Community Conservation

TU in Action: Restoring streams for communities

Stony Clove Creek in New York, before restoration (top), and after. Photos courtesy of Hudson Valley One.

In 2011, when Hurricane Irene nailed the Atlantic coast, Stony Clove Creek near Chichester, N.Y., carried almost 16,000 cubic feet per second of water down its course, flooding the community and generally making a mess of things.

Years of erosion along Stony Clove Creek contributed a significant sediment load to nearby Esopus Creek, an important trout fishery in the region, and with every big rain event, the creek would blow out for days or weeks.

But, thanks to work done on the creek by state and federal agencies, with support from local Trout Unlimited members, the creek’s course has been restored to its natural state, and it runs much cleaner, even during big rains. A massive flood event like Irene hasn’t happened since the restoration work is complete, so there’s no telling how well the restored creek will drain during a destructive storm, but there are signs that Stony Clove Creek is healthy again.

According to TU volunteer Mark Loete, the creek is fishing better than in years past, and anglers are seeing a lot of smaller fish, meaning the trout in Esopus Creek are using Stony Clove Creek to spawn and rear.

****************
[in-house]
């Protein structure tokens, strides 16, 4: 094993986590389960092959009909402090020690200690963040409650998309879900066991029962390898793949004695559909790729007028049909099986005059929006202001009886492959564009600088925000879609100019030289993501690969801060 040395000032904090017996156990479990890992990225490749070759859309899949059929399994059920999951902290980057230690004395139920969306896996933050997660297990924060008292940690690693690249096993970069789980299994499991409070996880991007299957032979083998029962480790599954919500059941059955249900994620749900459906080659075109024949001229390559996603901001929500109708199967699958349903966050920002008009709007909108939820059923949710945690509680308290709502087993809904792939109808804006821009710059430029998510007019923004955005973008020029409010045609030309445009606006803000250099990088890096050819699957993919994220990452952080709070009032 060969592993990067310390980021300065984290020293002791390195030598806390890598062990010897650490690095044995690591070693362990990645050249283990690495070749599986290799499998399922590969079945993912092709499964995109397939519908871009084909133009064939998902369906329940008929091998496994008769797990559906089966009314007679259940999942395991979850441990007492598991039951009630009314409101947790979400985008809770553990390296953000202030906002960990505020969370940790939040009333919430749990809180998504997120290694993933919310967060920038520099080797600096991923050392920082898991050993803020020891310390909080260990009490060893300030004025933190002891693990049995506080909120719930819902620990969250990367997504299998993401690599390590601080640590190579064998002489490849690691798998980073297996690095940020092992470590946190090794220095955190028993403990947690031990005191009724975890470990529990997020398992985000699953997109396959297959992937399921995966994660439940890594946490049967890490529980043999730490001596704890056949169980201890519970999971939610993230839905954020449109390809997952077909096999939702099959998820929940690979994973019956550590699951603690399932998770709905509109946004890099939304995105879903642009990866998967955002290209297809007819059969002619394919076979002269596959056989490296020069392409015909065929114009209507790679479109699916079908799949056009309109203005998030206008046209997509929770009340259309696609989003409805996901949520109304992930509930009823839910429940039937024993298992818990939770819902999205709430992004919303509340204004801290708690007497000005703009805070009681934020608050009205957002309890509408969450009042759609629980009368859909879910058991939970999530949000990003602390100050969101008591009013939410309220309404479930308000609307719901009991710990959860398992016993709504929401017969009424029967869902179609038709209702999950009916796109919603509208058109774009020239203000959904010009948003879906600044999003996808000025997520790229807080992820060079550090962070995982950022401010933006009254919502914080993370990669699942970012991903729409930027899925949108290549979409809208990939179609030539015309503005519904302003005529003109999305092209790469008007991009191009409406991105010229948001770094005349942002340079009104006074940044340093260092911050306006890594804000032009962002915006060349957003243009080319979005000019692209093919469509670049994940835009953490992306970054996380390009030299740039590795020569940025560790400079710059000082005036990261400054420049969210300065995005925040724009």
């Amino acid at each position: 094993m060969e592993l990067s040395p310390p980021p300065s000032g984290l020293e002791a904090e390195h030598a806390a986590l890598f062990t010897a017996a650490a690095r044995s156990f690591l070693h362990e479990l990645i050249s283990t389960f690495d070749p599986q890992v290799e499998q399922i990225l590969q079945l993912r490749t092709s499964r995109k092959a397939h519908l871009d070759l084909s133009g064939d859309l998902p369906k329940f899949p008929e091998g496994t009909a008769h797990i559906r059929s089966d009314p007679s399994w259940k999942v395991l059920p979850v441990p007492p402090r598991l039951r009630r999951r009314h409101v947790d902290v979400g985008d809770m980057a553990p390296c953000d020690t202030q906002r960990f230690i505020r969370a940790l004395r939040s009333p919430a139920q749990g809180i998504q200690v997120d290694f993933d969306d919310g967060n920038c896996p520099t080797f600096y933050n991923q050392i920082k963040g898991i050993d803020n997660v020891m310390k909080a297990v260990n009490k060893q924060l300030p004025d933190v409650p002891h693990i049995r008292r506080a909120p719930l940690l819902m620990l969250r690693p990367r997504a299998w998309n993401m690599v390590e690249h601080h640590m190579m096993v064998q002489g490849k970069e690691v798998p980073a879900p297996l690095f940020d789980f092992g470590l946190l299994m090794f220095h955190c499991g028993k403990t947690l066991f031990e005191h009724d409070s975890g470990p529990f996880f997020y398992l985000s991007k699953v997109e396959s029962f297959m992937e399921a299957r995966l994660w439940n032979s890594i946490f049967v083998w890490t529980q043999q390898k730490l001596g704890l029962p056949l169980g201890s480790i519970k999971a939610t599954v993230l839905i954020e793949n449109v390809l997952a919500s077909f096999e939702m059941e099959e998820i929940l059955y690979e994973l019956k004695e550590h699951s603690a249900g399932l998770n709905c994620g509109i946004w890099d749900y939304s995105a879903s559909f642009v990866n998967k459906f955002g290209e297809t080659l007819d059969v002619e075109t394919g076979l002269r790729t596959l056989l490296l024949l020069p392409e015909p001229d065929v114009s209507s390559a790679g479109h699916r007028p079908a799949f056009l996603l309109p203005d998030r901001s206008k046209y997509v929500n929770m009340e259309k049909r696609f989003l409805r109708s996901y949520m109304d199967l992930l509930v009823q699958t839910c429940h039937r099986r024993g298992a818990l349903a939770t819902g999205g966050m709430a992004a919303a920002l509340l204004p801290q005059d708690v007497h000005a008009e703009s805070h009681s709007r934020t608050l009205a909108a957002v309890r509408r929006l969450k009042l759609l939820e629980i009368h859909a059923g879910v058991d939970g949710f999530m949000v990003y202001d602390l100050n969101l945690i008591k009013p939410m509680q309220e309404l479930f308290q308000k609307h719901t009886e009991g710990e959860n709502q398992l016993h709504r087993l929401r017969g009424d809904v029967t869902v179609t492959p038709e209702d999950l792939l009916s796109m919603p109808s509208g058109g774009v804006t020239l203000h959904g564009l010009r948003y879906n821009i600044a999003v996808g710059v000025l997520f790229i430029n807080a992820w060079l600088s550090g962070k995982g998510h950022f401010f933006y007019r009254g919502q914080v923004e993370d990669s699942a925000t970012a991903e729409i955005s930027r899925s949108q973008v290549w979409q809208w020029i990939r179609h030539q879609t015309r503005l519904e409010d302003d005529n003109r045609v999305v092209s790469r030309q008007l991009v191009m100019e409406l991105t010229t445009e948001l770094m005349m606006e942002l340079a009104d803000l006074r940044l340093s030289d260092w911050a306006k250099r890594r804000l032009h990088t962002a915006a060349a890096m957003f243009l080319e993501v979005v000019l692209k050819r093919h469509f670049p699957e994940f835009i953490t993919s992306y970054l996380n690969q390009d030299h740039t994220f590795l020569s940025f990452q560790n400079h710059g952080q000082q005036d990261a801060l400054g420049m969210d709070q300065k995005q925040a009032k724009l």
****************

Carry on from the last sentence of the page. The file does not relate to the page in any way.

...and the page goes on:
The improved fishing is important to folks like Loete—that’s why we do what we do at Trout Unlimited. But restoring creeks like Stony Clove also make communities safer and more resilient to flooding. Everybody wins.

Here’s what else is happening in the TU universe:

  • TU has long been a partner in the annual Fly Fishing Film Tour, and we’re involved again the planned 2019 presentation. But the F3T is under new ownership, having been sold recently to Active Interest Media’s Warren Miller Entertainment Group. According to show proprietors, not much will change. At this point, TU’s involvment won’t change, either. In 2018, the tour raised $500,000 for non-profits like TU, the Bonefish and Tarpon Trust and other nonprofits.
  • In Colorado, the rare greenback cutthroat trout is now on display in a nature center along Bear Creek, where the fish was “rediscovered” after it was once thought to be extinct. Greenbacks raised in the federal fish hatchery outside of Leadville will now be a permanent part of the Bear Creek Nature Center, where visitor can learn more about the state fish of Colorado that TU and our partners have worked for years to reintroduce into their native range.
  • Vermont’s famous Battenkill River continues to improve as restoration efforts by TU and our conservation partners continue to take hold.
  • TU members in Massachusetts donated a customized raft to the Massachusetts Division of Fisheries and Wildlife that will help researchers with electoshocking work that’s done to collect data on local trout streams.

— Chris Hunt

By Chris Hunt.